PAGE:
Subways are a staple of contemporary cities and metropolises reflecting the spirit of the places they're located in. These subway stations express their cities' personalities through architectural and engineering feats.
This project commissioned in 2010 and currently under construction is one of the unbuilt projects left by Zaha Hadid before her passing. The station is part of the masterplan of the new King Abdullah Financial District which includes a series of towers and commerce buildings.
The interior layout of the building will consist of a series of interlaced platforms and pre-set pedestrian pathways on different levels devised to optimize both circulation and the effective use of space; these platforms and pathways will create a visually rich environment inside the station, enough to match the project's equally vibrant facade. The perforated portion of the facade mimics the interior lattice of platforms and helps to reduce any unwanted solar heat gain.
These twin subway stations located next to the bank of River Danube are currently the most important in Budapest and are part of a subway line that connects South-Buda and Pest, the latter being the city's heart. This subway line, the M4, was first envisioned in the late 80's as a part of a series of subway lines that was never fully completed.
Since the original project didn't translate well into the 21st century, the previous masterplan was taken only as a guideline to create a subway line that would reflect the city as it is now: eclectic, a mix of the old and the new. The final project takes a step further into untying itself from the original 80's plan by fully embracing what 21st century engineering is capable of doing and showing it with a bold structure reminiscent of Piranesi's carceri.
This station connects subway lines, high-speed trains and buses making it the most important station in the Netherlands. 110,000 passengers go through it on an average day and the number will only increase in the future due to a couple of railway projects that might augment the influx to 323,000 passengers per day in 2025. The station's privileged position makes it a busy destination within Europe; destinations such as Paris, London and Brussels are a mere two and a half hours away.
The project has two different public faces: a simple glass facade on the side that faces a more conservative part of the city in order to blend in and a bold stainless steel-clad facade that invites the users in and creates a statement.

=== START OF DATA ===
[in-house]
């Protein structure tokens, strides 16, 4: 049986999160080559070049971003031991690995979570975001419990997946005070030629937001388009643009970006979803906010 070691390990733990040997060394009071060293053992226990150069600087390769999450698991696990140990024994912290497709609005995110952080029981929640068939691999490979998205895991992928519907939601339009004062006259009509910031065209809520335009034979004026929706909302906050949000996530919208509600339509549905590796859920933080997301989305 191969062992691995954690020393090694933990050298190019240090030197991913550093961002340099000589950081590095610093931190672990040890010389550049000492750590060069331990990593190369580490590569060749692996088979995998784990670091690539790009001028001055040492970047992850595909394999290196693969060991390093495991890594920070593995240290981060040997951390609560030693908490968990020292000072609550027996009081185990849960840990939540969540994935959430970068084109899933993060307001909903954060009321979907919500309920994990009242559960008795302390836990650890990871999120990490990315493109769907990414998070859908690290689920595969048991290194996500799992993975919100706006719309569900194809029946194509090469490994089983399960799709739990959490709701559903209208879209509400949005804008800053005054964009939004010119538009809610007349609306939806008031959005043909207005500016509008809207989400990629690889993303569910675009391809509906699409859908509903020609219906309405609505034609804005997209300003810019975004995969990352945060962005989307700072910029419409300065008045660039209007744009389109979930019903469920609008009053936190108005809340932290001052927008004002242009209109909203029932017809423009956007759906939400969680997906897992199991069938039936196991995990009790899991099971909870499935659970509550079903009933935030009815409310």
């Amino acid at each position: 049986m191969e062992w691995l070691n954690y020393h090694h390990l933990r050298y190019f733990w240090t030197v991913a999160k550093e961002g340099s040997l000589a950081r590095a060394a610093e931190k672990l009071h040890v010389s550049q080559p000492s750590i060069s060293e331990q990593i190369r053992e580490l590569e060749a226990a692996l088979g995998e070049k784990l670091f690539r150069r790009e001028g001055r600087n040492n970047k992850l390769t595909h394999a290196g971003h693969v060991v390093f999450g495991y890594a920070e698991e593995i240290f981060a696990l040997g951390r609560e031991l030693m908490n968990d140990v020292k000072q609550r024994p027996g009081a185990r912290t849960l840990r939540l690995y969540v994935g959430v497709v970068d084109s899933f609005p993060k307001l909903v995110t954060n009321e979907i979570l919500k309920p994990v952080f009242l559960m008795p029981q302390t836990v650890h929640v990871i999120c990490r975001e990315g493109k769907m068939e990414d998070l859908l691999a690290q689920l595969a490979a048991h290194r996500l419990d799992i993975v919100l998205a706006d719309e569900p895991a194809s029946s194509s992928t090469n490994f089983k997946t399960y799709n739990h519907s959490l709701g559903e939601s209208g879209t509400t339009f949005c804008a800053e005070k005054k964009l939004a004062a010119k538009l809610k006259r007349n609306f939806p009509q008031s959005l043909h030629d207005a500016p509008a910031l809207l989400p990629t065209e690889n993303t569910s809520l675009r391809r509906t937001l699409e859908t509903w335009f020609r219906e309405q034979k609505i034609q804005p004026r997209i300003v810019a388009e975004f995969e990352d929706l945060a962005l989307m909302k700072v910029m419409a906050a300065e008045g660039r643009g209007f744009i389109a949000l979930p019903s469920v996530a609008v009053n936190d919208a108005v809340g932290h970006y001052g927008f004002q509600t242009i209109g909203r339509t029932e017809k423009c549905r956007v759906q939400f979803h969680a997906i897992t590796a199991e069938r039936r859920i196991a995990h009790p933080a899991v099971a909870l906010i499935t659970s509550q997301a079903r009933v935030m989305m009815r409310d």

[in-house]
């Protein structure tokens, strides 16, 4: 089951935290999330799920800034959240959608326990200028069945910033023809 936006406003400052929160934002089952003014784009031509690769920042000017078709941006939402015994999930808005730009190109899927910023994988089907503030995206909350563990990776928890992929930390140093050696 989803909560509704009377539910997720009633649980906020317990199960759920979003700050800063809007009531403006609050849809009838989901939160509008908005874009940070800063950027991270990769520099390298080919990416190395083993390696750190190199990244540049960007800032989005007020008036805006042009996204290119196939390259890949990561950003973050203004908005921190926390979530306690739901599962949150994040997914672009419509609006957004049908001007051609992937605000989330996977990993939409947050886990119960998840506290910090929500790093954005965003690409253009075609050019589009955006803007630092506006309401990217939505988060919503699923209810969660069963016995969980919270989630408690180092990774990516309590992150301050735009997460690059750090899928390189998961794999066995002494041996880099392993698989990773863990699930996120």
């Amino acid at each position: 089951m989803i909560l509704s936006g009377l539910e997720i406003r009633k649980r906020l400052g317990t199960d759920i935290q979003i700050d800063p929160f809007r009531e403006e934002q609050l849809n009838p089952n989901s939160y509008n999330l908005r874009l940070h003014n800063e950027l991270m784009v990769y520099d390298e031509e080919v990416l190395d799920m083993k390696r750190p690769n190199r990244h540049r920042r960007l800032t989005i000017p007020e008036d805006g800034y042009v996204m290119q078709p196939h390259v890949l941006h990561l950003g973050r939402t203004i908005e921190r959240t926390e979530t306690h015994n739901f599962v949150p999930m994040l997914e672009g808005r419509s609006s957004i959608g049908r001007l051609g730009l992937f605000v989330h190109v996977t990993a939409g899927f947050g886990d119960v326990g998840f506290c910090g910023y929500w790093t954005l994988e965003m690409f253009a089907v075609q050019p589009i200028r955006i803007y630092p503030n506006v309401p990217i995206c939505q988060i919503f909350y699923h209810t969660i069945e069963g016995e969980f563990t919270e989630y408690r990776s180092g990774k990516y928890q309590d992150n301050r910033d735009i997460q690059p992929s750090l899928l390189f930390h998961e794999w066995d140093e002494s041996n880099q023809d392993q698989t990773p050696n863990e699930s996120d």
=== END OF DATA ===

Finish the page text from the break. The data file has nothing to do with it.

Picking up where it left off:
This subway station designed to be an attraction point in the city seamlessly blends in with its location- one of Taipei's most important green spaces. The project acts as an order-bringer element inside the urban park, framing it and acting as a foyer; the park has a similar effect on the station, making it stand out from the rest of the city. In addition, the station was designed to give the travelers a breather after getting off the wagons- as they get out, they're greeted by natural sunlight and nature.
This station, one of the largest in the world, is part of a hub that includes the Beijing South Railway Station, also designed by TFP Farrells- together they connect Beijing, Shanghai, Hong Kong, Wuhan and Guangzhou. In order to accommodate the influx of people, trains and subways, the architects opted for a vertical internal organization separated in different storeys, with the subway platforms located in the lowermost levels. The station has a series of atriums that connect different sections of the project.
The project's characteristic skylight provides it with natural light, and it gets thinner as it moves away from the hall to make the path to other areas evident. The train platforms are also illuminated by a series of thin skylights, which provide natural light minus the effects of overheating that come with larger openings.
This station was made for the Beijing Olympics in 2008 and houses not only 4 subway platforms but also high-speed trains, express trains and inter-city trains, making it one of the most important stations in the region. Its massive proportions presented a programmatic challenge which was addressed by designing simple circulations under a clean architectural structure, all heavily user-oriented to make the traveler's experience fluid and faster. The project's heavy influx, location and oval shape allowed the station to become both a symbolic and literal gate to the city.